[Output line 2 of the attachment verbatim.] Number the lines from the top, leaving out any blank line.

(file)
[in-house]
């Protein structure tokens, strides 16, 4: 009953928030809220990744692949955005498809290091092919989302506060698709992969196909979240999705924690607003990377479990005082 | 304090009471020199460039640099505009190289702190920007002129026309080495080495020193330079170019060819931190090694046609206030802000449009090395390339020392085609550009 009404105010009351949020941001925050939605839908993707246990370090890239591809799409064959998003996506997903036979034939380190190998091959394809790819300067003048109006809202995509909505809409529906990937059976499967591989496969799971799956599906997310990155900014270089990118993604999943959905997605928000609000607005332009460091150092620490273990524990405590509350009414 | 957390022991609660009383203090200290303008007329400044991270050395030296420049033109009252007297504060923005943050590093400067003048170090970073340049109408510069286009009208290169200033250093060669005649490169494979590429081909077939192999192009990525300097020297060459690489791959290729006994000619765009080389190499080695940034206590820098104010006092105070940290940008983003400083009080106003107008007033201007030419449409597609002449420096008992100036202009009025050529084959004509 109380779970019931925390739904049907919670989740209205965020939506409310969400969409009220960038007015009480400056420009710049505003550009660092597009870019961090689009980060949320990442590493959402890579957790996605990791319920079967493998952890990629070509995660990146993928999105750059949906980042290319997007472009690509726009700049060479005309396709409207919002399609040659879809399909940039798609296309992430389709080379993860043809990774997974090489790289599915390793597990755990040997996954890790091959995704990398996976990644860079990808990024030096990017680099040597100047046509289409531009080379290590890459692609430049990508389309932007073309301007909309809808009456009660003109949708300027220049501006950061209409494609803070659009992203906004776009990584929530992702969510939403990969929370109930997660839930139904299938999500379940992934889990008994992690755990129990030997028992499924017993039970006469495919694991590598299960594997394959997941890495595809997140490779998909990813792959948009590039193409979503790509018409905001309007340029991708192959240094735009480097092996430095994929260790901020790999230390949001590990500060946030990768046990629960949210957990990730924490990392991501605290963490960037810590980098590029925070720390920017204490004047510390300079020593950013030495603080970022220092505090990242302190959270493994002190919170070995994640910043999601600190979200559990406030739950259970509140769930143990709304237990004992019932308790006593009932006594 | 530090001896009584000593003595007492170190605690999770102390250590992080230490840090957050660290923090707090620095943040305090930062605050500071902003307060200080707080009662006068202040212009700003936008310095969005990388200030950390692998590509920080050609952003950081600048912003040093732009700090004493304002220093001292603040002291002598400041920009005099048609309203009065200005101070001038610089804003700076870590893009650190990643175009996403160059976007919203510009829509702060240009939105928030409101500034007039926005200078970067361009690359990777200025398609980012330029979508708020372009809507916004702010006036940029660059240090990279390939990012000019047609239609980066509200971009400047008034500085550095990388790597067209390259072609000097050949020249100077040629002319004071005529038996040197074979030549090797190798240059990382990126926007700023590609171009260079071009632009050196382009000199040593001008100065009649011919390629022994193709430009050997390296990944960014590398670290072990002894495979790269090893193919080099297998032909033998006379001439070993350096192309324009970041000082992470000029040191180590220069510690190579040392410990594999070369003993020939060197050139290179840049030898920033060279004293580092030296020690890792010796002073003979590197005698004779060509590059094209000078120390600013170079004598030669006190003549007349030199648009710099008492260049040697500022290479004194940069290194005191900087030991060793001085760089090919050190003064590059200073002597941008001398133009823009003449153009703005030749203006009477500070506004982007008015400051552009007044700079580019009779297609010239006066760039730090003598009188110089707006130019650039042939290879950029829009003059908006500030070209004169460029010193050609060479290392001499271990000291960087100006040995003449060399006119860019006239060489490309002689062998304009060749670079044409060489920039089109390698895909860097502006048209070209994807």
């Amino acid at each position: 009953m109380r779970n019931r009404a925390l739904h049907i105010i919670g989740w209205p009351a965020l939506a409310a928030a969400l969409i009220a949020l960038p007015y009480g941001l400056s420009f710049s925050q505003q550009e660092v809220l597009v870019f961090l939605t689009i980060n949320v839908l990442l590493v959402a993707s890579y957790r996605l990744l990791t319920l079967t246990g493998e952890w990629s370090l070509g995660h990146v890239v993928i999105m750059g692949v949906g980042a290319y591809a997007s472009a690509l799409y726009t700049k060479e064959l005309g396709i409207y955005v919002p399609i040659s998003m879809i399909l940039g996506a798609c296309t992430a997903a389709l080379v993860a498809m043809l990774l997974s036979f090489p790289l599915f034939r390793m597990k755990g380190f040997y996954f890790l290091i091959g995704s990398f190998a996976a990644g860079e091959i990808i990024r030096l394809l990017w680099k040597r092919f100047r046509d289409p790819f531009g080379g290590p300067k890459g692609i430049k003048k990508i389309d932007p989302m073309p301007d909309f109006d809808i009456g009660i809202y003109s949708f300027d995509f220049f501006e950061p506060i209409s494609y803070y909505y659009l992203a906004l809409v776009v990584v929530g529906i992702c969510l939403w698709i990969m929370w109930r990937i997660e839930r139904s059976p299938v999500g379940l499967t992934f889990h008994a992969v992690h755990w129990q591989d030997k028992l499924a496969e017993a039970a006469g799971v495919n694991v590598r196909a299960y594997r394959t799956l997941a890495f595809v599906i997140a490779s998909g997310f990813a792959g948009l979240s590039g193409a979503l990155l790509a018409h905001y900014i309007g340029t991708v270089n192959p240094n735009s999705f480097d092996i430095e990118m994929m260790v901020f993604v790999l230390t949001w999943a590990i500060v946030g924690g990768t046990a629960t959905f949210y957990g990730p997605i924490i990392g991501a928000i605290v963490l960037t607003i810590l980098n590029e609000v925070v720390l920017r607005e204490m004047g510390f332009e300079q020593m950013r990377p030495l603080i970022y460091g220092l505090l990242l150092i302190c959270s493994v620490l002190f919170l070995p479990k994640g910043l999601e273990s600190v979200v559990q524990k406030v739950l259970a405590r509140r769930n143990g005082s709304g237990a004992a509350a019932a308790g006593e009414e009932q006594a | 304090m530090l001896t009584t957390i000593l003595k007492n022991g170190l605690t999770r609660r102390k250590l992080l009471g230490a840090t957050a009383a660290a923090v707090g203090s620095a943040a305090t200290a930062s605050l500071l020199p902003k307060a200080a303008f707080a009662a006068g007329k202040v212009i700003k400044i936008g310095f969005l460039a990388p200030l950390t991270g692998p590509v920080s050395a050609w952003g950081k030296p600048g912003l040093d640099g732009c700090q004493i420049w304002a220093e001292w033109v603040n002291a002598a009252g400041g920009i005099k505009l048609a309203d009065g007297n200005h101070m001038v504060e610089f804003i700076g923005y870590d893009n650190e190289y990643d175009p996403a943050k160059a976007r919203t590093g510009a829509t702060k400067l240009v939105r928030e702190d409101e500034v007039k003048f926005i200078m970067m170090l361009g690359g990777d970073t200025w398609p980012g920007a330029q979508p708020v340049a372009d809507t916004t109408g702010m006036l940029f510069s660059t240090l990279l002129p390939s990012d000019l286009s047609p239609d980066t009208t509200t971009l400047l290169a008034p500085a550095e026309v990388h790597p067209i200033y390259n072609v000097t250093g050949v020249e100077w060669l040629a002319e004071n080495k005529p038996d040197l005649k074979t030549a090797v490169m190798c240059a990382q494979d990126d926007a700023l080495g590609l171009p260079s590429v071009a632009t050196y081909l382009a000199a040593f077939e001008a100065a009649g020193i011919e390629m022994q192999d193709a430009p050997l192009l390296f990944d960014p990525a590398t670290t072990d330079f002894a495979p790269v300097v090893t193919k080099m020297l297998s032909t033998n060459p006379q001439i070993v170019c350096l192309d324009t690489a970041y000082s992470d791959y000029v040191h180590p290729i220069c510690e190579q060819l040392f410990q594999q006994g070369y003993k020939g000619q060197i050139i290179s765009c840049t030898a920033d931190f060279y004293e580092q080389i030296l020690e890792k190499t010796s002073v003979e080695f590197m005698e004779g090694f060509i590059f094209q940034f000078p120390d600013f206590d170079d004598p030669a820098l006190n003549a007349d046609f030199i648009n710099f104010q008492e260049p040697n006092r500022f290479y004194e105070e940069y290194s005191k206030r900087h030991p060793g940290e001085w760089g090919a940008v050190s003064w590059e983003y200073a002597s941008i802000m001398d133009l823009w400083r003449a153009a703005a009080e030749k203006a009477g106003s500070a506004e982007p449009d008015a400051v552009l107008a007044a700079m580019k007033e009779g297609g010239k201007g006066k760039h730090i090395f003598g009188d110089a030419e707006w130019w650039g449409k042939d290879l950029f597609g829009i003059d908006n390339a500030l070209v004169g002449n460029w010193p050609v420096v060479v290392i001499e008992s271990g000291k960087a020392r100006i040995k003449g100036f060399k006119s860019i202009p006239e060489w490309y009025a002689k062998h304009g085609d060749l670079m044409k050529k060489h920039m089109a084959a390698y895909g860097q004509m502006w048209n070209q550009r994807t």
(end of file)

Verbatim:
């Protein structure tokens, strides 16, 4: 009953928030809220990744692949955005498809290091092919989302506060698709992969196909979240999705924690607003990377479990005082 | 304090009471020199460039640099505009190289702190920007002129026309080495080495020193330079170019060819931190090694046609206030802000449009090395390339020392085609550009 009404105010009351949020941001925050939605839908993707246990370090890239591809799409064959998003996506997903036979034939380190190998091959394809790819300067003048109006809202995509909505809409529906990937059976499967591989496969799971799956599906997310990155900014270089990118993604999943959905997605928000609000607005332009460091150092620490273990524990405590509350009414 | 957390022991609660009383203090200290303008007329400044991270050395030296420049033109009252007297504060923005943050590093400067003048170090970073340049109408510069286009009208290169200033250093060669005649490169494979590429081909077939192999192009990525300097020297060459690489791959290729006994000619765009080389190499080695940034206590820098104010006092105070940290940008983003400083009080106003107008007033201007030419449409597609002449420096008992100036202009009025050529084959004509 109380779970019931925390739904049907919670989740209205965020939506409310969400969409009220960038007015009480400056420009710049505003550009660092597009870019961090689009980060949320990442590493959402890579957790996605990791319920079967493998952890990629070509995660990146993928999105750059949906980042290319997007472009690509726009700049060479005309396709409207919002399609040659879809399909940039798609296309992430389709080379993860043809990774997974090489790289599915390793597990755990040997996954890790091959995704990398996976990644860079990808990024030096990017680099040597100047046509289409531009080379290590890459692609430049990508389309932007073309301007909309809808009456009660003109949708300027220049501006950061209409494609803070659009992203906004776009990584929530992702969510939403990969929370109930997660839930139904299938999500379940992934889990008994992690755990129990030997028992499924017993039970006469495919694991590598299960594997394959997941890495595809997140490779998909990813792959948009590039193409979503790509018409905001309007340029991708192959240094735009480097092996430095994929260790901020790999230390949001590990500060946030990768046990629960949210957990990730924490990392991501605290963490960037810590980098590029925070720390920017204490004047510390300079020593950013030495603080970022220092505090990242302190959270493994002190919170070995994640910043999601600190979200559990406030739950259970509140769930143990709304237990004992019932308790006593009932006594 | 530090001896009584000593003595007492170190605690999770102390250590992080230490840090957050660290923090707090620095943040305090930062605050500071902003307060200080707080009662006068202040212009700003936008310095969005990388200030950390692998590509920080050609952003950081600048912003040093732009700090004493304002220093001292603040002291002598400041920009005099048609309203009065200005101070001038610089804003700076870590893009650190990643175009996403160059976007919203510009829509702060240009939105928030409101500034007039926005200078970067361009690359990777200025398609980012330029979508708020372009809507916004702010006036940029660059240090990279390939990012000019047609239609980066509200971009400047008034500085550095990388790597067209390259072609000097050949020249100077040629002319004071005529038996040197074979030549090797190798240059990382990126926007700023590609171009260079071009632009050196382009000199040593001008100065009649011919390629022994193709430009050997390296990944960014590398670290072990002894495979790269090893193919080099297998032909033998006379001439070993350096192309324009970041000082992470000029040191180590220069510690190579040392410990594999070369003993020939060197050139290179840049030898920033060279004293580092030296020690890792010796002073003979590197005698004779060509590059094209000078120390600013170079004598030669006190003549007349030199648009710099008492260049040697500022290479004194940069290194005191900087030991060793001085760089090919050190003064590059200073002597941008001398133009823009003449153009703005030749203006009477500070506004982007008015400051552009007044700079580019009779297609010239006066760039730090003598009188110089707006130019650039042939290879950029829009003059908006500030070209004169460029010193050609060479290392001499271990000291960087100006040995003449060399006119860019006239060489490309002689062998304009060749670079044409060489920039089109390698895909860097502006048209070209994807």